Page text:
Some A&Es in north London are experiencing waits of up to 11 hours during the warm weather.

NHS North West London has said that its A&Es are “busier than usual” with people experiencing breathing problems after warm weather and a high pollen count.

The body has urged patients to call 111 unless it's an emergency.

It comes after London experienced its hottest day of the year on Saturday (June 10), with the mercury topping 30C.

Temperatures are set to remain in the high 20s for the rest of the week.

The capital has also been experiencing a very high pollen count over the last few days.

The NHS North West London website said: “Health issues related to the current warm weather are causing our A&Es to be busier than usual, with waits of up to 11 hours in A&Es at the moment.

“A&E is for life threatening emergencies.  There are lots of NHS services that can help you. Knowing where to go, and when, will help you get the right care when you need it.

“Your local high street pharmacy can provide advice and over the counter medication to help with hayfever.  You can also contact your GP surgery or call 111 when your GP is closed.”

The trust also issued advice to help patients from becoming unwell during the hot weather.

Tips for coping in hot weather

  • Keep out of the heat if you can
  • If you have to go outside, stay in the shade especially between 11am and 3pm, wear sunscreen, a hat and light clothes, and avoid exercise or activity that makes you hotter
  • Cool yourself down, have cold food and drinks, avoid alcohol, caffeine and hot drinks, and have a cool shower or put cool water on your skin or clothes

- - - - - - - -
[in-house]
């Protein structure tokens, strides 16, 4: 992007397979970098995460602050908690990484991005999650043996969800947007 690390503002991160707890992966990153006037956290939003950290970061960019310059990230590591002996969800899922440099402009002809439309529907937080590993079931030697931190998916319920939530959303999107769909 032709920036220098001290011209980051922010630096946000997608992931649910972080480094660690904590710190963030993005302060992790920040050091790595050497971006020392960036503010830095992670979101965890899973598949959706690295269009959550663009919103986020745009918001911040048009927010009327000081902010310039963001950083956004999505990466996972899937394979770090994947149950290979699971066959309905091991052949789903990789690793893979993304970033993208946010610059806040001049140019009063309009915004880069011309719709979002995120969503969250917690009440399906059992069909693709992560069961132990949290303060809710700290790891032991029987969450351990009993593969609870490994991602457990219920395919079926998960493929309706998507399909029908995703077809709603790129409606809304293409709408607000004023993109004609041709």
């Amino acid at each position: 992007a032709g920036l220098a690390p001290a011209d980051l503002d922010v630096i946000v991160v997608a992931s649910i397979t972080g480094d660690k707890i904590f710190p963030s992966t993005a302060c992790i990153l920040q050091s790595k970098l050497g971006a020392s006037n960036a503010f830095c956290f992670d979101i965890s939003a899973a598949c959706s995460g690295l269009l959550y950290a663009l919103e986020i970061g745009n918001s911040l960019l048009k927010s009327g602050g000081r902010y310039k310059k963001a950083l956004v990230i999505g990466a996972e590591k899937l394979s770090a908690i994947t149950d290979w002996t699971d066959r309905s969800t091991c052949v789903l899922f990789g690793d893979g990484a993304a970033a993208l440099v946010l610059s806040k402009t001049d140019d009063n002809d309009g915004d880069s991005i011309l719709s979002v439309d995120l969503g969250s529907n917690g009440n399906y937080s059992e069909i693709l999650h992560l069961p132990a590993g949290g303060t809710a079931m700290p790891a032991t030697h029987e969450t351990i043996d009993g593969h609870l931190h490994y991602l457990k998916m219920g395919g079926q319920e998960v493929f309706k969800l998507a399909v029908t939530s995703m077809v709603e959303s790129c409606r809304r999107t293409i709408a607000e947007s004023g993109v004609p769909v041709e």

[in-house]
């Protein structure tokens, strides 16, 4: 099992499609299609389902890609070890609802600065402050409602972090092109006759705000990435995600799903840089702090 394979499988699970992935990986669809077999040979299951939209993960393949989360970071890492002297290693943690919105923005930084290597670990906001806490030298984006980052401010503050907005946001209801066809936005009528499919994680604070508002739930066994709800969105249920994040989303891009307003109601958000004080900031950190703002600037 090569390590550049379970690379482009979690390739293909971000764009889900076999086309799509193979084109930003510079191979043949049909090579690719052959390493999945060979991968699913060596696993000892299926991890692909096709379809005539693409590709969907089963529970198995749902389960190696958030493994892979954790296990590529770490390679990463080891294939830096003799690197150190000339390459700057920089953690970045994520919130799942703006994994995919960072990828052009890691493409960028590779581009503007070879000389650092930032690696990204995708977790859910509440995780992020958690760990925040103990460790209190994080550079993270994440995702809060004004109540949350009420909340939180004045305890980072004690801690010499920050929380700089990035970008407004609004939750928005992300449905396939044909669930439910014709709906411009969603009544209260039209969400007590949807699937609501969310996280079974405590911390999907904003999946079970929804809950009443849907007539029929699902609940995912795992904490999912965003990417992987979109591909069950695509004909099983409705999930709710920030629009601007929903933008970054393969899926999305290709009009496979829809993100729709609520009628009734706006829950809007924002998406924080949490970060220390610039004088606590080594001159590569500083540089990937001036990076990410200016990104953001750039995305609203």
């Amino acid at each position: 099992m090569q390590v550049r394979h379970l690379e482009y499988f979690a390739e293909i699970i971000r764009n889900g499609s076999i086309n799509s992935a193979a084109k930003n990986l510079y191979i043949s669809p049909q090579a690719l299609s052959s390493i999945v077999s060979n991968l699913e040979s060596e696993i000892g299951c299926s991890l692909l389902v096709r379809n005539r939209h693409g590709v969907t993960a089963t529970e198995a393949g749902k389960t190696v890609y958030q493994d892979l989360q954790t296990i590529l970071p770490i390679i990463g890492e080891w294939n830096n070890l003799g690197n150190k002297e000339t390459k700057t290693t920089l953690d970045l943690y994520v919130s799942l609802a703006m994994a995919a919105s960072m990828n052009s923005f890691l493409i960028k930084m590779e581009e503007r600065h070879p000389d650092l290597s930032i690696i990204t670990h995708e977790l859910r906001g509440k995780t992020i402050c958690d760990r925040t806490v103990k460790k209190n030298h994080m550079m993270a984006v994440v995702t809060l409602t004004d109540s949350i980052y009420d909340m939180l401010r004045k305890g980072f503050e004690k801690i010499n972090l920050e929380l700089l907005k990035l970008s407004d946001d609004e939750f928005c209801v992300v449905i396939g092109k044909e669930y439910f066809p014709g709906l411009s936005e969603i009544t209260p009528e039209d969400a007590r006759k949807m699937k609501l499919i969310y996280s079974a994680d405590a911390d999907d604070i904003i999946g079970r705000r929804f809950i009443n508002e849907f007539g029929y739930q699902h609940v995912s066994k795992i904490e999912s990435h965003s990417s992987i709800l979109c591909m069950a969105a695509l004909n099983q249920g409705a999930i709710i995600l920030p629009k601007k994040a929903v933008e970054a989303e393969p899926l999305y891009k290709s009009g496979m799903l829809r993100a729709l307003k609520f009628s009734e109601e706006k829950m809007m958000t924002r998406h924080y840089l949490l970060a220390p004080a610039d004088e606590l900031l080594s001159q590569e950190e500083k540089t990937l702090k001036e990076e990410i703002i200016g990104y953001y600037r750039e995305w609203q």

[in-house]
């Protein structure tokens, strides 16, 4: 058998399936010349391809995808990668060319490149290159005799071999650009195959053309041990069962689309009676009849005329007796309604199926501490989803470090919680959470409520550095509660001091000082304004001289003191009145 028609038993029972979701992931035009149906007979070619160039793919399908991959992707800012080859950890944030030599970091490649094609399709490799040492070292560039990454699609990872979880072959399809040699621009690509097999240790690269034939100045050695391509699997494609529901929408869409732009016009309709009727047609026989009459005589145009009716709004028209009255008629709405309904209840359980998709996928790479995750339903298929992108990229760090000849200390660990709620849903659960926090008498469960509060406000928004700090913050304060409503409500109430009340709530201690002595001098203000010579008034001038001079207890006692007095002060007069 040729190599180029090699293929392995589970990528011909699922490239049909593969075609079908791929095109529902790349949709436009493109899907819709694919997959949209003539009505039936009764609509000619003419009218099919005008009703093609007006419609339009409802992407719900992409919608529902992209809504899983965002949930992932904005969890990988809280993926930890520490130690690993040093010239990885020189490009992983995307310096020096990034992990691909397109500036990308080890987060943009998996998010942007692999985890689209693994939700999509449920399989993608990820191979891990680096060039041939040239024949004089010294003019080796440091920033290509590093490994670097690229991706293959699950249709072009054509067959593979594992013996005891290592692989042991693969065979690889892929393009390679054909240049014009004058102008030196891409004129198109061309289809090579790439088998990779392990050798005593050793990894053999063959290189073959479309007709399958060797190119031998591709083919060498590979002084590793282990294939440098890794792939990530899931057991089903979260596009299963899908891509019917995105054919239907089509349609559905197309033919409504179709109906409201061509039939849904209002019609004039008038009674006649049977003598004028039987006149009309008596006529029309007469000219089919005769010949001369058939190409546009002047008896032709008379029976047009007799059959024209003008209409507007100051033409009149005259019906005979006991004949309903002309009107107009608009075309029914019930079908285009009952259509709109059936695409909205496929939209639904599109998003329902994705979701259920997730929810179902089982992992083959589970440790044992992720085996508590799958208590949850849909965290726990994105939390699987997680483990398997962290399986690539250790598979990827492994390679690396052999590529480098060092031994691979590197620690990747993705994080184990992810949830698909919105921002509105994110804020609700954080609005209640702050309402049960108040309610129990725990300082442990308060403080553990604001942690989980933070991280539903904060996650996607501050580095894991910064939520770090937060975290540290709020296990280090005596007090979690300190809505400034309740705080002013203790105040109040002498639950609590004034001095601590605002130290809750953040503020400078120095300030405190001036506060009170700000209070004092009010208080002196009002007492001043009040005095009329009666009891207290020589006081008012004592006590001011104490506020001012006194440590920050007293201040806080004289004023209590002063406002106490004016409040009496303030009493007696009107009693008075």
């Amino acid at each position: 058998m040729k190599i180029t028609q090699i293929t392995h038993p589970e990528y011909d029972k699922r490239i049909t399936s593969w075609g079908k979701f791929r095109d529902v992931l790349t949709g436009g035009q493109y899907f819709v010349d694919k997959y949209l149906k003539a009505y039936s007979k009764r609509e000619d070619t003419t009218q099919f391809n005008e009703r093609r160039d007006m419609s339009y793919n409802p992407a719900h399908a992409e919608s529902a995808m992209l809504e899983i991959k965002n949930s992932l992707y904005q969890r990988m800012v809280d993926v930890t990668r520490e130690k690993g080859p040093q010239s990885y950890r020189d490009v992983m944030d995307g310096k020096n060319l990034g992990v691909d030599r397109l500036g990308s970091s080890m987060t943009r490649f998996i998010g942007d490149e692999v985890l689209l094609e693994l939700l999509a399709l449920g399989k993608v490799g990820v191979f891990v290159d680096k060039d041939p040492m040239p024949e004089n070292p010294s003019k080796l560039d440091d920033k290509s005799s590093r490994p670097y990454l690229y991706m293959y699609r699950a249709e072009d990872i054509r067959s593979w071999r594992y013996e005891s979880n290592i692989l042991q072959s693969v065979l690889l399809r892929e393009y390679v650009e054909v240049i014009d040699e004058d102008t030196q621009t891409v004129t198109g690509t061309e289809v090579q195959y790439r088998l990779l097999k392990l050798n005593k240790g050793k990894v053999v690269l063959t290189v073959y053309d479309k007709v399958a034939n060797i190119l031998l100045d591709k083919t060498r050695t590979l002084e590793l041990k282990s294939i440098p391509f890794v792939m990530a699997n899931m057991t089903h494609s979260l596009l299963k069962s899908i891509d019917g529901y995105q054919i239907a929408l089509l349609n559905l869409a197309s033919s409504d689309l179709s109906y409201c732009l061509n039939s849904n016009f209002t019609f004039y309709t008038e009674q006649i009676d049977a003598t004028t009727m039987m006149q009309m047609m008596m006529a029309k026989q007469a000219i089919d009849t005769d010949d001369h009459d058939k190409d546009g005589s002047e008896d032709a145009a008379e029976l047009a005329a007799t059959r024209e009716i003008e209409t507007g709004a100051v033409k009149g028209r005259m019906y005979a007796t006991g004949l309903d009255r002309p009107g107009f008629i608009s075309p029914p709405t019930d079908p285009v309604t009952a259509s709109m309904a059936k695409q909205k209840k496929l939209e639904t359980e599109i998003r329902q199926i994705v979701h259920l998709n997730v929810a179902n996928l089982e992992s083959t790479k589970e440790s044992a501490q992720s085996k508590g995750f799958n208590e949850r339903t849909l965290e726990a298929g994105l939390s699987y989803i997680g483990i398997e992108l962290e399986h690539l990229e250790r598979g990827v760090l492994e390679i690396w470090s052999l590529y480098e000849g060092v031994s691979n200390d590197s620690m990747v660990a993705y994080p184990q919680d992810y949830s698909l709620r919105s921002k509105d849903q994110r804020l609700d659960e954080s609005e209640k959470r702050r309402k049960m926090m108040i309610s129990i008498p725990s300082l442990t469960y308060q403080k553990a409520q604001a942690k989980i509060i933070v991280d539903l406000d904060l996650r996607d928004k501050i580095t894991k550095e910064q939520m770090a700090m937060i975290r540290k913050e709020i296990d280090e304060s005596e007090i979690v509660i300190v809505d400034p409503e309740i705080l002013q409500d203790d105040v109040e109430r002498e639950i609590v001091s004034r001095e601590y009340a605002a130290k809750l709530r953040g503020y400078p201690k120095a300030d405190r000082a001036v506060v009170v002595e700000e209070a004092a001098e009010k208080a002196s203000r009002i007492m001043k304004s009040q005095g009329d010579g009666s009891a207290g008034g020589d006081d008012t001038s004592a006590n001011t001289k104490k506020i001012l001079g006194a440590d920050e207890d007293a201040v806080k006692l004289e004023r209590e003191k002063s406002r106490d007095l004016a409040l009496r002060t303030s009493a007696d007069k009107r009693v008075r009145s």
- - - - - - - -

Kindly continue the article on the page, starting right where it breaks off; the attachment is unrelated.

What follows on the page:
• Keep your living space cool, close windows during the day and open them at night when the temperature outside has gone down

Tips if hot weather sets off your asthma

  • Keep taking your regular preventer inhaler so you’re less likely to get symptoms, and carry your reliever inhaler with you at all times so you’re ready if symptoms do come on
  • Go for regular asthma reviews to check you’re on the right meds for you, and you’re taking your inhalers in the best way to get the benefits through the summer months
  • Use your written asthma action plan so you know what to do if hot weather triggers symptoms
  • If you’re using your reliever inhaler three or more times a week, or you’ve noticed the hot weather has made your symptoms worse, book an extra catch-up with your doctor or asthma nurse
  • Keep inhalers in a cool place out of direct sunlight so they continue to work well, try keeping your reliever in a cool bag when you’re out and about on a hot day, don't add any ice to the bag though, because your inhaler needs to be kept dry
  • Keep an eye on pollen forecasts and find out more about why staying on top of your hayfever symptoms with antihistamines is good for your asthma too
  • Plan any outdoor activities for earlier in the day when the air quality tends to be better, including exercise